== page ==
All that preparation done. Now comes the exciting part, starting the actual construction.

Strip all the topsoil from the house location, and store it out of the way for future use. Excavate as needed for basement, crawl space or slab. Haul away any dirt not needed for back fill or land shaping. Try to place the rest where it will not be an inconvenience. Here is where you might encounter surprises such as soft spots, or other poor soil conditions. Be prepared to modify your plans, and for extra expense.

Now you can place you footings, build foundation walls, and install your floor system. If you are building on slab, you will avoid some of those steps, but you may have to incorporate some of your heating, plumbing, or other construction elements in your slab.

Organize proper excavaton

Ecavation too big?

You may be able to back fill at this point. If you are using a preserved wood basement, you will need too install the basement floor first. Use a lot of care here. Make sure concrete is sufficiently cured, nd that drainage tile is installed. Exterior waterproofing must be done.

Now you can frame and sheath the house. Some tubs and showers will not fit through interior doors, so they may have to be installed during framing.

Plumbing and electrical rough in can begin now.

Roofing should be completed, and house wrap applied at this point

Install Windows and exterior doors. try to complete the exterior finish, as quickly as possible, to prevent weather damage.

Once the plumbing and electrical rough ins are done you can insulate, install vapor barriers, and sheath the interior of the home. If drywall is used, you can tape, finish, prime ,paint and finish ceilings.

Electrical can be finished at this point. Cupboards and vanities can be installed. Most of the plumbing can be completed. Heating, air conditioning and ventilation can be installed.

Have the services connected.

Most of the dirty work should now be done, and you can install the flooring.

With the the floors in, you can install the interior doors and do the trim.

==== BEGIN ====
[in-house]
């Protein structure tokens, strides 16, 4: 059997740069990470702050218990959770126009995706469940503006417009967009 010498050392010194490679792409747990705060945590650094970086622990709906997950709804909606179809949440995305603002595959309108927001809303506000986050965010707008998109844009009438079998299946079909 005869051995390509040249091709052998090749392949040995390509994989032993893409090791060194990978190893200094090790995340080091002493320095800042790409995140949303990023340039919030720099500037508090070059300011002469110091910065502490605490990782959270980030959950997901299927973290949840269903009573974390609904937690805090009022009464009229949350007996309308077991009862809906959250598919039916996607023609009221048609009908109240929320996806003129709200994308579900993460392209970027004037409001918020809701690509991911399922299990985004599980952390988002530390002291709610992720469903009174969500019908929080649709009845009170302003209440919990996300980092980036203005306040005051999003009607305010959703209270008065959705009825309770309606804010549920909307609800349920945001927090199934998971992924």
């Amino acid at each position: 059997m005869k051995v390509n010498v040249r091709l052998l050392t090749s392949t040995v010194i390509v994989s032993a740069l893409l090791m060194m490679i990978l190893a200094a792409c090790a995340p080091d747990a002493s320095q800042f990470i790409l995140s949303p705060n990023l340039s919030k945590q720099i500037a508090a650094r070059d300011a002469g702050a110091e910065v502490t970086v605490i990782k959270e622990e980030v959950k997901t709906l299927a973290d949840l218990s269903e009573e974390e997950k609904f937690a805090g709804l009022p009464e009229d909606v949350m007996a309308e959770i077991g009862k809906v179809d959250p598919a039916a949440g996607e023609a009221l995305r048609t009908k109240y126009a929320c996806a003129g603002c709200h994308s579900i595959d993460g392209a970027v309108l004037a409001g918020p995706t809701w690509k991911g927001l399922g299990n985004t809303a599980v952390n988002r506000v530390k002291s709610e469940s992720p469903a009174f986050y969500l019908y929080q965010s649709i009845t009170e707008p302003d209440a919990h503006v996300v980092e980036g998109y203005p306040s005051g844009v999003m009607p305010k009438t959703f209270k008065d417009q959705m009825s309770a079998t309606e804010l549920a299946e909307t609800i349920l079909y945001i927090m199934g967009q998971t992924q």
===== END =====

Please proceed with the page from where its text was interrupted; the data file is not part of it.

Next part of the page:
organize the final plumbing

Moved in

Just the final touch ups to do, and perhaps the toilets to install, and you can move in.

Now begins the continuous maintenance that is required to keep a property in top shape. This ranges from regular grass cutting to repairing damage that occurs.

One of my reasons for writing this article is to refresh my own memory, and organize my own course of action. It is meant for some one intending to do the majority of their build, with their own hands. If you use a general contractor or a project manager, much of this will be taken care of for you.

Some of the steps can overlap a bit, and might vary slightly depending on construction types or methods. Some are not so critical that they have to be organized in this exact order.

Remember to treat everyone with the utmost respect and courtesy , even though you may feel like using your hammer on them.

It is painful to go back, hat in hand, to someone that you came unglued with. You likely need employees, tradesmen, contractors and officials more than they need you. Don’t annoy your neighbors by making noise early or late. Try to keep dust under control. Try not to obstruct traffic for long periods on adjoining roadways

Organize for inspections at the appropriate times. Give them as much notice as is feasible, and be sure to be there when they come.

When something goes wrong (and it will) don’t panic. Just stop, organize your thoughts, and consider your options. Most mistakes can be fixed fairly easily.

Make job safety your top priority.

This is what the first day of spring looked like in Alberta, and this is the Southern half. Barby anyone

Time enough to organize

The first day of spring in Alberta,Canada